Kira Puru & the Bruise, Post Paint, Julia and the Deep Sea Sirens

Column: Gig Reviews   |   Date Published: Tuesday, 10 September 13   |   Author: Amy Dowler   |   3 years, 9 months ago

@ The Polish White Eagle Club, Friday August 23


Built around the serious vocal talent of Ms Puru, Kira Puru & the Bruise don’t rely on that talent alone, having crafted some fine songs and a coherent and compelling aesthetic sensibility. Defining exactly what that sensibility is, however, isn’t easy. They describe themselves as ‘doom pop’, which doesn’t quite get it – for a start, they aren’t all that poppy. Perhaps the best parallel to draw would be with Massive Attack: stunning female vocals over ominous and stylish instrumentation, although without the electronic element.

The two covers in the set worked extremely well: first, a straight-faced and moody version of Kylie’s classic Confide in Me and later, Portishead’s Wandering Stars – interspersed with fragments of Eminem’s Lose Yourself. Despite the serious and dark mood of the music, Puru & the Bruise somehow managed to get the entire room on their feet – a reflection of The Polish Club crowd’s enthusiasm, both for the music they were hearing and perhaps for live music in general (and honey vodka shots).

Kira Puru & the Bruise were supported by fellow Novocastrians Post Paint and locals Julia and the Deep Sea Sirens. Julia and the Deep Sea Sirens did their pleasant gentle folk thing well, although the cover of The Drones’ Shark Fin Blues didn’t quite work. In contrast to Julia et al, whose music is sparse to the point of fragility, Post Paint presented a wall of sound, with layers upon layers of guitar, violin, and sometimes saxophone. They were very, very earnest, but made some interesting sounds and clearly enjoyed collaborating with Kira Puru, with whom they have a joint single this tour – the very catchy Crest of the Wave.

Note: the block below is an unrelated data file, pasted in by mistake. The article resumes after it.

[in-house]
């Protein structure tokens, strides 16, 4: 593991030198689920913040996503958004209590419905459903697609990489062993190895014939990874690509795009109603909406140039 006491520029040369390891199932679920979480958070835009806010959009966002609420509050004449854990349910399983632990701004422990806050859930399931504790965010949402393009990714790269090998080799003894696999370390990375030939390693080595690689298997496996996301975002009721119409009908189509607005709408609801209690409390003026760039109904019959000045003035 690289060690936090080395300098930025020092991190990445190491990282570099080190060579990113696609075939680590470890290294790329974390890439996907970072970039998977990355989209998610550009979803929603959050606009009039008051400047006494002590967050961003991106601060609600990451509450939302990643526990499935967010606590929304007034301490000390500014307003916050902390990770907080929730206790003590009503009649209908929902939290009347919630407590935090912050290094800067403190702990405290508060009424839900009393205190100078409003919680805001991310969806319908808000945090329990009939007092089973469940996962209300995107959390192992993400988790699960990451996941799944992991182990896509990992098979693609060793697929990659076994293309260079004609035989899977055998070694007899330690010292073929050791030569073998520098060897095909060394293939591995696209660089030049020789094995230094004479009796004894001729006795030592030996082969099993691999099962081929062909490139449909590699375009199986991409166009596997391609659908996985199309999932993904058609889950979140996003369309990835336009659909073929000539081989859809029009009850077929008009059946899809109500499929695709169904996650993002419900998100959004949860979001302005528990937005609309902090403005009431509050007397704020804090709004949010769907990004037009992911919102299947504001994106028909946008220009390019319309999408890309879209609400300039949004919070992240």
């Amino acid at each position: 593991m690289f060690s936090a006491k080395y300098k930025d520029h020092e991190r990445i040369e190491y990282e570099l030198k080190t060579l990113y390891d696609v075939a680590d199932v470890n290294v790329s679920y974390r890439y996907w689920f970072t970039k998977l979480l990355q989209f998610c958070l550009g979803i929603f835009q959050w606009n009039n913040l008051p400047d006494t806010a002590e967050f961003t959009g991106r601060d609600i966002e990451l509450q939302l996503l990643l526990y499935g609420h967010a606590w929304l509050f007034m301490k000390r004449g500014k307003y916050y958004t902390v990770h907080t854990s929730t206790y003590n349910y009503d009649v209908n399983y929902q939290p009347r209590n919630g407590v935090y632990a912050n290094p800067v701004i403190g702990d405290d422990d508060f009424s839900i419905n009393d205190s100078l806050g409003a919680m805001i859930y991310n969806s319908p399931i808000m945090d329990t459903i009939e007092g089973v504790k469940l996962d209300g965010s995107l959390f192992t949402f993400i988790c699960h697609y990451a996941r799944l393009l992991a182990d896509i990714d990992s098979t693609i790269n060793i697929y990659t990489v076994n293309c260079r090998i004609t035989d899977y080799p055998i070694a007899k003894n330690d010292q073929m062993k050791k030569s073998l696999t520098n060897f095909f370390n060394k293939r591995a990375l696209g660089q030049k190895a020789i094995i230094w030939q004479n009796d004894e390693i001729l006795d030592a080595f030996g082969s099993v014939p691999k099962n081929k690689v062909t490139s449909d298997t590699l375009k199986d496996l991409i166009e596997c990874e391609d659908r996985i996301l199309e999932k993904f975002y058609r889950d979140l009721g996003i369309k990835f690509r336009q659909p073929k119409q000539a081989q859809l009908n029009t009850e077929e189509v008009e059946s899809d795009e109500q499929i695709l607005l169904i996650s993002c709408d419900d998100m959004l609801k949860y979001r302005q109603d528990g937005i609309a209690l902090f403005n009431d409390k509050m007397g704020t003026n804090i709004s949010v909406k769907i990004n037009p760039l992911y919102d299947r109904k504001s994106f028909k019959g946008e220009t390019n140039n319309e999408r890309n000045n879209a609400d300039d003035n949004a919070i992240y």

Twelve Foot Ninja, Meniscus, Escape Syndrome:

@ Zierholz @ UC, Thursday September 12

A healthy number of punters showed up early to greet Escape Syndrome. The locals shook the room with a super loud version of Shadows II, with Matt Faulkner sounding strong on vocals. He threw some hip hop into Fire Field and even managed to get a plug for their merch in mid-song. Keeping it heavy with Trace and The Set Disease, they kept the crowd happy.